I am too young to have really been there and I've never talked to the guy, but it is clear that Chris Knox is a force of nature. His recent stroke has prompted me to reflect on his role in my musical education, and his many contributions to my enjoyment of my misspent youth.
It's easy to forget today that there was a time when the emergence of a particularly New Zealand music culture didn't seem inevitable. But there was Chris Knox with his 4-track, his friends in all those amazing bands, his songs. Even the one where he recites the alphabet.
I remember him as the shambolic troubadour with the banana shorts doing gigs at the University of Canterbury in the mid-nineties. We were all too cool to admit that "Not Given Lightly" was our favourite, so we had to hide our disappointment when he pretended to have forgotten the words.
I particularly recall four of us dancing around on the grass like maniacs while Chris played the End of Lectures Stein in 93, or was that 94? It was a warm and sunny spring afternoon and it sticks in my memory as one of those perfect occasions of youth; your friends around you, your whole life before you, the best music in the world. Who knows what Chris made of it when two blokes (I won't admit here to knowing them) got up on stage for a bit of a pash with the great man. He certainly seemed game.
Before the live music, and the communal appreciation of musical greatness, there was my teenage bedroom fanboy phase.
I don't remember exactly what prompted me in 1989 to give up on the FM radio stations and take up with student radio for good. At this time the Pixies were my favourite band in the world, but student radio being what it was in those days it was inevitable that I would eventually discover New Zealand music in the shape of Chris Knox and his cohorts at Flying Nun.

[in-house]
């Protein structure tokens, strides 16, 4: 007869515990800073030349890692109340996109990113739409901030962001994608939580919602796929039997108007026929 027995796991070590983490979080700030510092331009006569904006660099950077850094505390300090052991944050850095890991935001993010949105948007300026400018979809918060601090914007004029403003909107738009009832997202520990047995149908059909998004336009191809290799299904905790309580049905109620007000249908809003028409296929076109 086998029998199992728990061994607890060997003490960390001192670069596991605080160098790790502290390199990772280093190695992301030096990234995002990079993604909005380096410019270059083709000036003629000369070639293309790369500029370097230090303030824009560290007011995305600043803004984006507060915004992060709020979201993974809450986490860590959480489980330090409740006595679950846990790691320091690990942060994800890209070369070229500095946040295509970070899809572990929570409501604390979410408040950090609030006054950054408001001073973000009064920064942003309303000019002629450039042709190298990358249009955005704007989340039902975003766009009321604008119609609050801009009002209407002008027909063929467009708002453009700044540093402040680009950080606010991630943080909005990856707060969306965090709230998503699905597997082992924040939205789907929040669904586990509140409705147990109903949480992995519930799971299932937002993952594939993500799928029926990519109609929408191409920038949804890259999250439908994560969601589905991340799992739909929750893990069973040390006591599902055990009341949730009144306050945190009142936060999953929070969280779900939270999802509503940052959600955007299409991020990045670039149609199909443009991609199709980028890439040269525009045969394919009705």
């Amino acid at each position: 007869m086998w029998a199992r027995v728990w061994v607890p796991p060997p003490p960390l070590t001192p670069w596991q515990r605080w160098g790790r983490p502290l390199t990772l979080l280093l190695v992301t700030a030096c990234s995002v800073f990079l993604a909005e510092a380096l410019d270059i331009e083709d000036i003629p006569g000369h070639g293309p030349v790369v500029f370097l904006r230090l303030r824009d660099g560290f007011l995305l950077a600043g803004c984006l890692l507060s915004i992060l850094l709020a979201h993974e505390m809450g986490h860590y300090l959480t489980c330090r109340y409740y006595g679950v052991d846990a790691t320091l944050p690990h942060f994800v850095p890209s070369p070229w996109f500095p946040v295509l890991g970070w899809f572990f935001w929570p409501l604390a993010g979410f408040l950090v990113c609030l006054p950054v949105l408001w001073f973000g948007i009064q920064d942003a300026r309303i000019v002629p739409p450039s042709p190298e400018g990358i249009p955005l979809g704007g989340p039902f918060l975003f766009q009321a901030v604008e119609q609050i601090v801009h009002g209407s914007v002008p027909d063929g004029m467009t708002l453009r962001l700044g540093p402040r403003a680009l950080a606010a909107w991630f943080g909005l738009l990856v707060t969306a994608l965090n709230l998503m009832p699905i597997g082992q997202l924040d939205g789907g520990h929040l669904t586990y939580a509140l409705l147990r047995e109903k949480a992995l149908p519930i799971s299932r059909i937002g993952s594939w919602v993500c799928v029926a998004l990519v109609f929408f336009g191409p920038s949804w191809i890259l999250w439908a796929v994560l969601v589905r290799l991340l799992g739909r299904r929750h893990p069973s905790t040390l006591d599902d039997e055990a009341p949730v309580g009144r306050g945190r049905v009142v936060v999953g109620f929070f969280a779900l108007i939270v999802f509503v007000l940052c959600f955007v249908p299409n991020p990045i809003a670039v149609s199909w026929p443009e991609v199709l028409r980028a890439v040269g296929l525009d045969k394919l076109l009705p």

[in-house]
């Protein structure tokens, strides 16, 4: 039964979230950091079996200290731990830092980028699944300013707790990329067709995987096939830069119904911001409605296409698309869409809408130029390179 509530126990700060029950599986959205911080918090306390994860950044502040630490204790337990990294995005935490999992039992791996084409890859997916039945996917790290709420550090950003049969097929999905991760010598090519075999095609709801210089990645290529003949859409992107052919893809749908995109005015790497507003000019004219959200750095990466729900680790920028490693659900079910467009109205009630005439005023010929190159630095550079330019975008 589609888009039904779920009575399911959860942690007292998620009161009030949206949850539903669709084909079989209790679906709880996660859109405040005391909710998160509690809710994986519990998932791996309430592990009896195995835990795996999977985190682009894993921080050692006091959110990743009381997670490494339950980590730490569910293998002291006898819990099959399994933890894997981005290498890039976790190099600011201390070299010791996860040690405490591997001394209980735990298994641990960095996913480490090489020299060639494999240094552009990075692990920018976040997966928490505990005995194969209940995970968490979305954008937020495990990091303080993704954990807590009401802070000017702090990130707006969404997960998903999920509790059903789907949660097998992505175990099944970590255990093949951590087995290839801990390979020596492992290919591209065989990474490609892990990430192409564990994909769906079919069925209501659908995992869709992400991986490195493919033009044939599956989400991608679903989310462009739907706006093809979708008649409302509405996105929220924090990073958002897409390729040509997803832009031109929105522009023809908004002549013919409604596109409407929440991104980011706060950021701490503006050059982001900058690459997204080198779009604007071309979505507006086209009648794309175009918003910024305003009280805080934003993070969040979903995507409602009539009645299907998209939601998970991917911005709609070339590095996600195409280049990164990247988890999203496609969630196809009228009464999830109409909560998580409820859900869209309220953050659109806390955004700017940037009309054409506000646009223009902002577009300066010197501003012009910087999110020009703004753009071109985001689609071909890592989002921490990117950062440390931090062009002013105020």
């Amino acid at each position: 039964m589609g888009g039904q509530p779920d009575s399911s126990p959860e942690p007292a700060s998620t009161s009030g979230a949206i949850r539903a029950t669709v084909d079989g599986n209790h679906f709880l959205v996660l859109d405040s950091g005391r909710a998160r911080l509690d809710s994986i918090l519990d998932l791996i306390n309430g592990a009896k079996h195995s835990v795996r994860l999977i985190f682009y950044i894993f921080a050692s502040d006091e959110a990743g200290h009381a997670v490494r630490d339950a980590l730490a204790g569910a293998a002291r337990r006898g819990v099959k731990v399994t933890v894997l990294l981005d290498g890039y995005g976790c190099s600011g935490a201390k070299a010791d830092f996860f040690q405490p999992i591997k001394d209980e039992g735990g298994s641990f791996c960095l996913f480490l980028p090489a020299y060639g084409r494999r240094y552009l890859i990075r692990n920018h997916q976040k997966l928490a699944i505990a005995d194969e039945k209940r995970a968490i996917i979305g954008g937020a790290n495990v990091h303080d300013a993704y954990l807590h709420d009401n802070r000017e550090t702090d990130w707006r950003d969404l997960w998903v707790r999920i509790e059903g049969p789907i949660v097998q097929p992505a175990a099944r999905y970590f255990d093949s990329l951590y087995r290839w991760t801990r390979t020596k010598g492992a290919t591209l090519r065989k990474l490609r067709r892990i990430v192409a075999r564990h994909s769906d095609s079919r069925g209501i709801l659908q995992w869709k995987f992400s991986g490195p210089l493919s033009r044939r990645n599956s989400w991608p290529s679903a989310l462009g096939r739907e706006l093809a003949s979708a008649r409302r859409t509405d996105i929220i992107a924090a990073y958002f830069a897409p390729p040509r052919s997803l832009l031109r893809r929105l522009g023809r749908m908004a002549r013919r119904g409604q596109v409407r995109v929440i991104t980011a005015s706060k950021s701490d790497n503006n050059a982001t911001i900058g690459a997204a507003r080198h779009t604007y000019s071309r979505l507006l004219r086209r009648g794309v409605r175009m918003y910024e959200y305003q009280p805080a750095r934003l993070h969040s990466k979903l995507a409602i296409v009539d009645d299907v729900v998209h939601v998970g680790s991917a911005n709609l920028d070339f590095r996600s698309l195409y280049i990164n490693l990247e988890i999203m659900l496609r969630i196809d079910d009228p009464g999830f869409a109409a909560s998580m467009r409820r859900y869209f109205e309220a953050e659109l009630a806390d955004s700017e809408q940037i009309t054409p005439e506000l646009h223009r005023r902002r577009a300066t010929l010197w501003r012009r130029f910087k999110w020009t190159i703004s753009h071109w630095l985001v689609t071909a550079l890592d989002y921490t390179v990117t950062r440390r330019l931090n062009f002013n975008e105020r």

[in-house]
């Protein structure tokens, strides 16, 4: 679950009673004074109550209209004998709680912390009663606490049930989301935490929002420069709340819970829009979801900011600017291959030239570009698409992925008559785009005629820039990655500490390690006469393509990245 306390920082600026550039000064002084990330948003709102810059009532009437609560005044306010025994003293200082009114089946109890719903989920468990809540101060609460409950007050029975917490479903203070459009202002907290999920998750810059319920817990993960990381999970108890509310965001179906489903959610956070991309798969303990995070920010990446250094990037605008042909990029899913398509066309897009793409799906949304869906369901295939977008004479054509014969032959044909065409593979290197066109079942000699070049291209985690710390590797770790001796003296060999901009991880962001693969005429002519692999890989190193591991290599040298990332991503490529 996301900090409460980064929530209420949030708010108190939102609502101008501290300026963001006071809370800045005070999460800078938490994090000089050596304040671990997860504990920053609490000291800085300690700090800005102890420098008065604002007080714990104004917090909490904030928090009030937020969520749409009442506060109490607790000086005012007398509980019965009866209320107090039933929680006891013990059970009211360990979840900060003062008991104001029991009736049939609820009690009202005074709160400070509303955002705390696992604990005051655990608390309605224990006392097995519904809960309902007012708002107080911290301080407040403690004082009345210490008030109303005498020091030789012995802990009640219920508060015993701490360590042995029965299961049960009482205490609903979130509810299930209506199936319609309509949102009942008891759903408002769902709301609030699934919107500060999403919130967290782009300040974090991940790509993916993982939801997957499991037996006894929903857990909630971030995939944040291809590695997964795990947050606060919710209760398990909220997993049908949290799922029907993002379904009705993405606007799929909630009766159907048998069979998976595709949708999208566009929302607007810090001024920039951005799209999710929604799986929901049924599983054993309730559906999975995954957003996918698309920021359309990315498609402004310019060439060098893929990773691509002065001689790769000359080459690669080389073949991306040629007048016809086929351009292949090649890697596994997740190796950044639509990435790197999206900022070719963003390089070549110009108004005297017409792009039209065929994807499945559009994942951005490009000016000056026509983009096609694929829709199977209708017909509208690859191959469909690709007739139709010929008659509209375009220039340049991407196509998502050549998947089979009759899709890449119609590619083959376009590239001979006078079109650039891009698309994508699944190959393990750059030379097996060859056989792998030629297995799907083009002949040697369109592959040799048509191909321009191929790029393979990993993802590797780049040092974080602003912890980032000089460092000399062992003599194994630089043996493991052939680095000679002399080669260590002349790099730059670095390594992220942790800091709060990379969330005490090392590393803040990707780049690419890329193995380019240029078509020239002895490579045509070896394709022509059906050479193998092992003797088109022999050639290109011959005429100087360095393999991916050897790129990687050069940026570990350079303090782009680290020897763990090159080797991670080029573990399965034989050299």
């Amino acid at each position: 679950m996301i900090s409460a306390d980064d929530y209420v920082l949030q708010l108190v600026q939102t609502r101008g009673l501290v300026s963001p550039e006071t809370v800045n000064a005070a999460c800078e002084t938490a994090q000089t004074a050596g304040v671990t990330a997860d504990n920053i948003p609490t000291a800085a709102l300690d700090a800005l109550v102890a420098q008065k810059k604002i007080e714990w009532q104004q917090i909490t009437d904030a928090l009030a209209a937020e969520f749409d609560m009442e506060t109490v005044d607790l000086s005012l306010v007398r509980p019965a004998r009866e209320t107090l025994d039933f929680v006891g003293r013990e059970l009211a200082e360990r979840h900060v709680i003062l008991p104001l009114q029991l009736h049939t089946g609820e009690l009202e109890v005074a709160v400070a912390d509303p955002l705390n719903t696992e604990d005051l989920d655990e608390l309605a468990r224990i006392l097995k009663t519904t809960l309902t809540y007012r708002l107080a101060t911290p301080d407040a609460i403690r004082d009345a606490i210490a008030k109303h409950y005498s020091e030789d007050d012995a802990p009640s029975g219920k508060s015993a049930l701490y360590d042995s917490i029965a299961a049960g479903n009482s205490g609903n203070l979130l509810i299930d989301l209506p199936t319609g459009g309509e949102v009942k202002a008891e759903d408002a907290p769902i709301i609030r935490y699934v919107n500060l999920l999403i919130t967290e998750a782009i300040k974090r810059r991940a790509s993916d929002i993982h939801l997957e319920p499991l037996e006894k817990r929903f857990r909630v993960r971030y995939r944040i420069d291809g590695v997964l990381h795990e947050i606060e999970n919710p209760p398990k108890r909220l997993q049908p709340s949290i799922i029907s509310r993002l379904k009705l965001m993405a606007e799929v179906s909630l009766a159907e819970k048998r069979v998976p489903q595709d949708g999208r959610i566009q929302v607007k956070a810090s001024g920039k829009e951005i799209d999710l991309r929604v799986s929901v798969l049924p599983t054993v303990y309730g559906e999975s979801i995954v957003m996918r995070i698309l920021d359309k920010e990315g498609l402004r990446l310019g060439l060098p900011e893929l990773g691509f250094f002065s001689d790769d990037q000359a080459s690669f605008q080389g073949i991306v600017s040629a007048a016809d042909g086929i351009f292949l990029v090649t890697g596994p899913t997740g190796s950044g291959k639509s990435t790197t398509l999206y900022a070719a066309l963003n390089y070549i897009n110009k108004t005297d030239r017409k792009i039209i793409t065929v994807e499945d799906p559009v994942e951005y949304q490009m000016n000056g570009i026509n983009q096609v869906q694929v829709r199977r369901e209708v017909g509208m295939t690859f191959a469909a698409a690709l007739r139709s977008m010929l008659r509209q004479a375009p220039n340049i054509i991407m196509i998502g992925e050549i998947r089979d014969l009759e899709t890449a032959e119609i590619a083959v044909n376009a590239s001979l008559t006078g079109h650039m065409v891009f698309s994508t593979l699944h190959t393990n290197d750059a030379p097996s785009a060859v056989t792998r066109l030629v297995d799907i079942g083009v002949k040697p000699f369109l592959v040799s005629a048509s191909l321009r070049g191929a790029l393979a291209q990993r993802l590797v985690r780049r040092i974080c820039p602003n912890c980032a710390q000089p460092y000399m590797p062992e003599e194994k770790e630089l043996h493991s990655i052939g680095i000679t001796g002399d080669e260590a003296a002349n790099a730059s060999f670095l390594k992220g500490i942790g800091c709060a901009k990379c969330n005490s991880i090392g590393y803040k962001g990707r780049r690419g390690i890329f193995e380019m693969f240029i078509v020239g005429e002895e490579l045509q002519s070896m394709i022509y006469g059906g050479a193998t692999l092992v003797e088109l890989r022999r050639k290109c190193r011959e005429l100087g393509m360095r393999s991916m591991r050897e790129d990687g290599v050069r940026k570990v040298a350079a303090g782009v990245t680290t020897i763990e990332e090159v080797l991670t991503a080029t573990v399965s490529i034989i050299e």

I remember going on a school bus trip to Akaroa in 1990. It involved singing. Despite not being able to hold a tune I was that kind of kid in high school; the choir and the debating team. I remember being counselled about Flying Nun on the trip back by a guy who was a year ahead of me. By this stage I think I had decided the Verlaines were my favourite. He urged me to reconsider Straitjacket Fits. We talked about Chris Knox and how prolific he was, the fact he was there at the beginning with Toy Love and a 4-track for the Clean. He recommended the early Tall Dwarfs EPs and "Seizure".
Today I can't even remember name of the guy on the bus but I still have a TEAC C90 mix tape of Flying Nun music he made for me. Side A is a selection from the Clean compilation that was around at the time. Side 2 has the best bits of "Bird-Dog" and "Hallelujah All the Way Home", Toy Love's "Rebel", and a lot of other gems like "Joe 90" and "Happy Endings" from Bored Games, and "Native Waiter" from the Victor Dimisich Band.
Pretty soon I had bought myself a tape of "Seizure", and the new Tall Dwarfs "Weeville" when it came out. This weekend I've taken advantage of modern technology and bought them off iTunes. I still know every word. I still feel like Chris is looking me right in the eye during "Hallelujah Boy".
I'd forgotten how much he sang about the challenges of living a good life. Admittedly, these reflections are often phrased as invective against some character who has lost everything in the pursuit of money or fame.
The songs that recount his obsession with bodies and with bodily functions seem painfully tinged today with the awareness that the body can become a prison.
Get better Chris, there are lots of us out here wishing you all the best.